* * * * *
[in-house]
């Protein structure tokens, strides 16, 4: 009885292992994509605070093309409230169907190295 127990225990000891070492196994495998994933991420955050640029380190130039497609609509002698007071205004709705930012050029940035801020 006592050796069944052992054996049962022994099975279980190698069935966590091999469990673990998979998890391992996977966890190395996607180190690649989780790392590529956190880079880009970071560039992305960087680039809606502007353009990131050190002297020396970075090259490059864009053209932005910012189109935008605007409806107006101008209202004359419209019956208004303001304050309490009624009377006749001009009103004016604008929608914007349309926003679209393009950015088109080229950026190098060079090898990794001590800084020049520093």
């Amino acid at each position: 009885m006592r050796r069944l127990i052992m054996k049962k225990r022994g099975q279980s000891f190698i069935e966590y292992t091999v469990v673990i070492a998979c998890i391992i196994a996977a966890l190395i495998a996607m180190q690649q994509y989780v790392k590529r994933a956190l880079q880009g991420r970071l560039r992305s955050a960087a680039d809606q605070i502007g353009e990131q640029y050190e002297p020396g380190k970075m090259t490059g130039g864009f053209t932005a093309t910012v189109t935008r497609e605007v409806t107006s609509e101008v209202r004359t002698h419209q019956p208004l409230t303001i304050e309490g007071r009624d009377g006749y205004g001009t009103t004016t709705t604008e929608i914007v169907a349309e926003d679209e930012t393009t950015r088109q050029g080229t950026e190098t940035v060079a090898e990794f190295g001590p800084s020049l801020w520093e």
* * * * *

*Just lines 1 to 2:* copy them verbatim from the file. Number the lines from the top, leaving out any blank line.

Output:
[in-house]
């Protein structure tokens, strides 16, 4: 009885292992994509605070093309409230169907190295 127990225990000891070492196994495998994933991420955050640029380190130039497609609509002698007071205004709705930012050029940035801020 006592050796069944052992054996049962022994099975279980190698069935966590091999469990673990998979998890391992996977966890190395996607180190690649989780790392590529956190880079880009970071560039992305960087680039809606502007353009990131050190002297020396970075090259490059864009053209932005910012189109935008605007409806107006101008209202004359419209019956208004303001304050309490009624009377006749001009009103004016604008929608914007349309926003679209393009950015088109080229950026190098060079090898990794001590800084020049520093």